Each U74A chip consists of 640 × 640 features (20 × 20 μm each) that are single-stranded sequences of DNA 25 bases in length. There are typically 16 pairs of features (probe pairs) for each of the transcripts (probe sets). Half of the features are designed to be complementary to a specific sequence (perfect match = PM features), the other half being identical except that the central base has been altered (mismatch = MM features). The intensity of each feature was determined with GeneChip 4.0 software (Affymetrix) and stored in .CEL files.
We have developed software to read .CEL files and perform some processing of the data. It is freely available at http://dot.ped.med.umich.edu:2000/ourimage/pub/shared/Affymethods.html.
A control chip (control-infected 3T3-L1 cells from time zero) was selected as a standard. Probe pairs for which either the PM or MM feature was saturated in the image of the standard or for which PM − MM < −1,000 on the standard were excluded from further consideration. Saturated features (with measures at least 98% of the maximum pixel value on a chip) on other chips were imputed separately for PM or MM values. For a saturated PM value, the ratios of nonsaturating PM values for the chip divided by the standard are averaged for a probe set by taking the antilogarithm of the mean of the log ratios. This factor was multiplied by the PM values of the standard to impute values for the chip under consideration. MM values were imputed similarly.
The average intensity for each probe set was computed as the mean of the PM − MM differences after trimming away the 25% highest and lowest differences. A set of 4,171 reference probe sets were selected for use in normalization, these having the property of being between the 40th and 95th percentile of probe set average intensities on each of 16 different chips (control versus Wnt samples were used). A normalization factor was obtained with the reference probe sets by computing the antilogarithm of the mean log ratios of the average intensities for the selected chip divided by the standard. The average intensities were divided by this factor to obtain the normalized intensities for the probe sets.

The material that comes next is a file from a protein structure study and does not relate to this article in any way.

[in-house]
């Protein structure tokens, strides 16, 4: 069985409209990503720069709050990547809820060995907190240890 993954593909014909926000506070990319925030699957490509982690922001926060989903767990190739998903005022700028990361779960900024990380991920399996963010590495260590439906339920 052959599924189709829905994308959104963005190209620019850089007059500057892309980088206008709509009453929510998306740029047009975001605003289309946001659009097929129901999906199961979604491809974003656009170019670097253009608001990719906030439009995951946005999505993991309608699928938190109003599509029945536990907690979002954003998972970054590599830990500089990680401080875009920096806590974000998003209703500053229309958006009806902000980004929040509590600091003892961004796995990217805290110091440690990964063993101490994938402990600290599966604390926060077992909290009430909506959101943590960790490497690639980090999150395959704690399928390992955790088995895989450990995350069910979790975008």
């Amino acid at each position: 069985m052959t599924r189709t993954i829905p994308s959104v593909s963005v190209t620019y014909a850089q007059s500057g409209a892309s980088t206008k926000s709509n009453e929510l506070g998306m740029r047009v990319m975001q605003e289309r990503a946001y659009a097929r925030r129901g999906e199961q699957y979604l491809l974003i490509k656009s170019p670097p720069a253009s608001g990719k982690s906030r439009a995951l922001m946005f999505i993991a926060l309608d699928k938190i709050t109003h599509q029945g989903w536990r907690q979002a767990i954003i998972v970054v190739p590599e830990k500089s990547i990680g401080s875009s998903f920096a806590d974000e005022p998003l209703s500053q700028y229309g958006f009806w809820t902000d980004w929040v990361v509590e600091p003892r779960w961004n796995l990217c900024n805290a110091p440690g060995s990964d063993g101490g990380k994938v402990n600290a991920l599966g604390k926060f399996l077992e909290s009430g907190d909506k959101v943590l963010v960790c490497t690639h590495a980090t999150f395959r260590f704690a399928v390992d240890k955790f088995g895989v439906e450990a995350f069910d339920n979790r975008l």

When computing fold change indices, normalized intensities were averaged over replicates, and intensities of less than 100 were replaced by 100 before forming ratios in order to avoid negative or spuriously large n-fold change values.
Data subjected to analysis of variance (ANOVA) treatments were first log transformed by adding 100 to the normalized intensities, setting to 0 any that still remained negative, and finally adding 1 and taking logarithms. This transformation gave approximately equal variances for probe sets with large and small mean normalized intensities.
To determine whether the set of genes that defined the adipocyte phenotype displayed significantly higher levels of expression in adipocytes compared to preadipocytes, we asked that, when comparing the level of gene expression in white adipose tissue adipocytes versus preadipocytes and in adipocytes versus preadipocytes, both give a significant difference (P < 0.05) in a one-way ANOVA model on log-transformed data.
To determine whether the expression of a gene varied over the course of differentiation of 3T3-L1 cells, six treatments were analyzed in two separate experiments (12 samples): day 0 preadipocytes, control-infected cells from 0, 16, 32, and 48 h, and day 14 adipocytes. We fit two-way ANOVA models to the log-transformed data that included treatment and experiment effects. We selected genes that gave significant F tests for treatment effects (P < 0.005) and that displayed at least a twofold change between at least one pair of treatments.
Nuclei were purified from 3T3-L1 cells as described previously (54). Nuclear extracts were separated by electrophoresis on sodium dodecyl sulfate (SDS)-polyacrylamide gels (7% for p130, 11% for all others) and transferred onto a PVDF-Plus membrane for immunoblot analyses. Immunoblotting was performed as described previously (11, 17) with the following antibodies: E2F4 (C-20) from Santa Cruz; p130 (Rb2) from BD Transduction Labs; p27 from PharMingen; and p21 (WAF1) from Oncogene Research Products.